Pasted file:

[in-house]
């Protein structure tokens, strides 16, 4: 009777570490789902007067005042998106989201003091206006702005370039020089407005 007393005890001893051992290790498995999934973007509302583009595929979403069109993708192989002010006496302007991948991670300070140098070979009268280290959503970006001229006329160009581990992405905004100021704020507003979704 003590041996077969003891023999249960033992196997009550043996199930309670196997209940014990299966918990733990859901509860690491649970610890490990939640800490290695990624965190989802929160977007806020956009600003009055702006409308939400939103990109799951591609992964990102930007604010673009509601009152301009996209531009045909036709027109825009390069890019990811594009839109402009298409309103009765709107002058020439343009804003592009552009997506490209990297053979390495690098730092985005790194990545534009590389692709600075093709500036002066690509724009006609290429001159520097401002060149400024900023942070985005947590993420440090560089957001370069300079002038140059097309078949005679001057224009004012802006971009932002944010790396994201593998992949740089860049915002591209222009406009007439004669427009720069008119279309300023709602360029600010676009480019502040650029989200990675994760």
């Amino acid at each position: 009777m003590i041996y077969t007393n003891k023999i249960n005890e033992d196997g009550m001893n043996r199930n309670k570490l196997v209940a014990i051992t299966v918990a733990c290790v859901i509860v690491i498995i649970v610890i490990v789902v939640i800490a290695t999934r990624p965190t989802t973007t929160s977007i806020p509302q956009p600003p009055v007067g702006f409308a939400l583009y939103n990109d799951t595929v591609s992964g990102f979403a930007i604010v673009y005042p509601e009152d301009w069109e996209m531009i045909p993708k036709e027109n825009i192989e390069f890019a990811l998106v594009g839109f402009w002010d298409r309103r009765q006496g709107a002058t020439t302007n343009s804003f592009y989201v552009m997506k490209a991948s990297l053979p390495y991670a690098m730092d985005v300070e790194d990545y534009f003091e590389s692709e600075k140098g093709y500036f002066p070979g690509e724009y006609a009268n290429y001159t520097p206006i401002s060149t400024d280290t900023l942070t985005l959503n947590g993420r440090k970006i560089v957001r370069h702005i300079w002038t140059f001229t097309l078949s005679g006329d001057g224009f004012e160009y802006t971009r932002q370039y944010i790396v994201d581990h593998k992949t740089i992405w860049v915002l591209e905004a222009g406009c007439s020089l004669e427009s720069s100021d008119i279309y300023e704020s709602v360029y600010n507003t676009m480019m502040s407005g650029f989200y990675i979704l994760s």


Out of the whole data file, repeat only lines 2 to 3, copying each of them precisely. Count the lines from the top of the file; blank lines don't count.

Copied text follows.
């Protein structure tokens, strides 16, 4: 009777570490789902007067005042998106989201003091206006702005370039020089407005 007393005890001893051992290790498995999934973007509302583009595929979403069109993708192989002010006496302007991948991670300070140098070979009268280290959503970006001229006329160009581990992405905004100021704020507003979704 003590041996077969003891023999249960033992196997009550043996199930309670196997209940014990299966918990733990859901509860690491649970610890490990939640800490290695990624965190989802929160977007806020956009600003009055702006409308939400939103990109799951591609992964990102930007604010673009509601009152301009996209531009045909036709027109825009390069890019990811594009839109402009298409309103009765709107002058020439343009804003592009552009997506490209990297053979390495690098730092985005790194990545534009590389692709600075093709500036002066690509724009006609290429001159520097401002060149400024900023942070985005947590993420440090560089957001370069300079002038140059097309078949005679001057224009004012802006971009932002944010790396994201593998992949740089860049915002591209222009406009007439004669427009720069008119279309300023709602360029600010676009480019502040650029989200990675994760």
């Amino acid at each position: 009777m003590i041996y077969t007393n003891k023999i249960n005890e033992d196997g009550m001893n043996r199930n309670k570490l196997v209940a014990i051992t299966v918990a733990c290790v859901i509860v690491i498995i649970v610890i490990v789902v939640i800490a290695t999934r990624p965190t989802t973007t929160s977007i806020p509302q956009p600003p009055v007067g702006f409308a939400l583009y939103n990109d799951t595929v591609s992964g990102f979403a930007i604010v673009y005042p509601e009152d301009w069109e996209m531009i045909p993708k036709e027109n825009i192989e390069f890019a990811l998106v594009g839109f402009w002010d298409r309103r009765q006496g709107a002058t020439t302007n343009s804003f592009y989201v552009m997506k490209a991948s990297l053979p390495y991670a690098m730092d985005v300070e790194d990545y534009f003091e590389s692709e600075k140098g093709y500036f002066p070979g690509e724009y006609a009268n290429y001159t520097p206006i401002s060149t400024d280290t900023l942070t985005l959503n947590g993420r440090k970006i560089v957001r370069h702005i300079w002038t140059f001229t097309l078949s005679g006329d001057g224009f004012e160009y802006t971009r932002q370039y944010i790396v994201d581990h593998k992949t740089i992405w860049v915002l591209e905004a222009g406009c007439s020089l004669e427009s720069s100021d008119i279309y300023e704020s709602v360029y600010n507003t676009m480019m502040s407005g650029f989200y990675i979704l994760s």